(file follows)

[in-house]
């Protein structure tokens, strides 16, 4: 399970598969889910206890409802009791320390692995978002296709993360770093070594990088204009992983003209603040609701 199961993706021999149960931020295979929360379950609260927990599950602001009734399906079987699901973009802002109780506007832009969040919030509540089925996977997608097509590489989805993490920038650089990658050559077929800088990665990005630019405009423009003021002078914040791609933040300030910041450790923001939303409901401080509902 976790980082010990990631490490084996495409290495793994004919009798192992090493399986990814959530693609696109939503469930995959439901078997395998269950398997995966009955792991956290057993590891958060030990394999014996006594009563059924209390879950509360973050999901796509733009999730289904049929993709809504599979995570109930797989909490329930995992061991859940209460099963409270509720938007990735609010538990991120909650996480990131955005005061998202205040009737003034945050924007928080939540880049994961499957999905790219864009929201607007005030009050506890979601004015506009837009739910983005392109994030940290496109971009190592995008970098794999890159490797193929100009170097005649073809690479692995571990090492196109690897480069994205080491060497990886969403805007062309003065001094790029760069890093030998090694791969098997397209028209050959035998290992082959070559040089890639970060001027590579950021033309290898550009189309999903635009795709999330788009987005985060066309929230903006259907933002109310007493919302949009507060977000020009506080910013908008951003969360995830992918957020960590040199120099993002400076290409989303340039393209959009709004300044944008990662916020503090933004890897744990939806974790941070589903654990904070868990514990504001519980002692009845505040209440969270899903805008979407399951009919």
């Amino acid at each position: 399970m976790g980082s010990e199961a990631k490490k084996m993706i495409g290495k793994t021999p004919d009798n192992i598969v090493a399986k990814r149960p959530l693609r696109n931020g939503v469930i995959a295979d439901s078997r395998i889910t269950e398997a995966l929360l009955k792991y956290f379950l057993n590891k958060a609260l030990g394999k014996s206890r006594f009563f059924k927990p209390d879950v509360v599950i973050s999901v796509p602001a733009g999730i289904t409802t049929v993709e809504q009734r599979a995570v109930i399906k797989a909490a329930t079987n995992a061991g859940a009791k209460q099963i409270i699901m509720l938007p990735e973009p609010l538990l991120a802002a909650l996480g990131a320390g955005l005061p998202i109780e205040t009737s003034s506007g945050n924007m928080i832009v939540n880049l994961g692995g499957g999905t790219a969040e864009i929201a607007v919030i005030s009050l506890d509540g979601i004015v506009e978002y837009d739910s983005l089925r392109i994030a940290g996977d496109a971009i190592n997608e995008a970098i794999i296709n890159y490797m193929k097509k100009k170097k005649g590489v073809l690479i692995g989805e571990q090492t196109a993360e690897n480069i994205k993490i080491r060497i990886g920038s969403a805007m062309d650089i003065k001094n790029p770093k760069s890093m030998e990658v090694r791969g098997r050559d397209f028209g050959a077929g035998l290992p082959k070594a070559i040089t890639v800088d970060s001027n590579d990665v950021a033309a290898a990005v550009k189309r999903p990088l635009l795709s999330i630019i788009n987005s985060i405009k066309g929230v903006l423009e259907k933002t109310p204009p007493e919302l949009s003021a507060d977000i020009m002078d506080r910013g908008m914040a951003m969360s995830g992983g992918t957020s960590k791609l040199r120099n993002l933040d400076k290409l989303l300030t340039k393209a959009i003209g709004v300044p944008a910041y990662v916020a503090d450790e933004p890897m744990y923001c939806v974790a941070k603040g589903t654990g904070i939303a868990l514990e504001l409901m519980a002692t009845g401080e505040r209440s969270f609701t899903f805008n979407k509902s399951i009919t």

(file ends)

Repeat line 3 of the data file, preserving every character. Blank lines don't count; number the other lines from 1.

């Amino acid at each position: 399970m976790g980082s010990e199961a990631k490490k084996m993706i495409g290495k793994t021999p004919d009798n192992i598969v090493a399986k990814r149960p959530l693609r696109n931020g939503v469930i995959a295979d439901s078997r395998i889910t269950e398997a995966l929360l009955k792991y956290f379950l057993n590891k958060a609260l030990g394999k014996s206890r006594f009563f059924k927990p209390d879950v509360v599950i973050s999901v796509p602001a733009g999730i289904t409802t049929v993709e809504q009734r599979a995570v109930i399906k797989a909490a329930t079987n995992a061991g859940a009791k209460q099963i409270i699901m509720l938007p990735e973009p609010l538990l991120a802002a909650l996480g990131a320390g955005l005061p998202i109780e205040t009737s003034s506007g945050n924007m928080i832009v939540n880049l994961g692995g499957g999905t790219a969040e864009i929201a607007v919030i005030s009050l506890d509540g979601i004015v506009e978002y837009d739910s983005l089925r392109i994030a940290g996977d496109a971009i190592n997608e995008a970098i794999i296709n890159y490797m193929k097509k100009k170097k005649g590489v073809l690479i692995g989805e571990q090492t196109a993360e690897n480069i994205k993490i080491r060497i990886g920038s969403a805007m062309d650089i003065k001094n790029p770093k760069s890093m030998e990658v090694r791969g098997r050559d397209f028209g050959a077929g035998l290992p082959k070594a070559i040089t890639v800088d970060s001027n590579d990665v950021a033309a290898a990005v550009k189309r999903p990088l635009l795709s999330i630019i788009n987005s985060i405009k066309g929230v903006l423009e259907k933002t109310p204009p007493e919302l949009s003021a507060d977000i020009m002078d506080r910013g908008m914040a951003m969360s995830g992983g992918t957020s960590k791609l040199r120099n993002l933040d400076k290409l989303l300030t340039k393209a959009i003209g709004v300044p944008a910041y990662v916020a503090d450790e933004p890897m744990y923001c939806v974790a941070k603040g589903t654990g904070i939303a868990l514990e504001l409901m519980a002692t009845g401080e505040r209440s969270f609701t899903f805008n979407k509902s399951i009919t």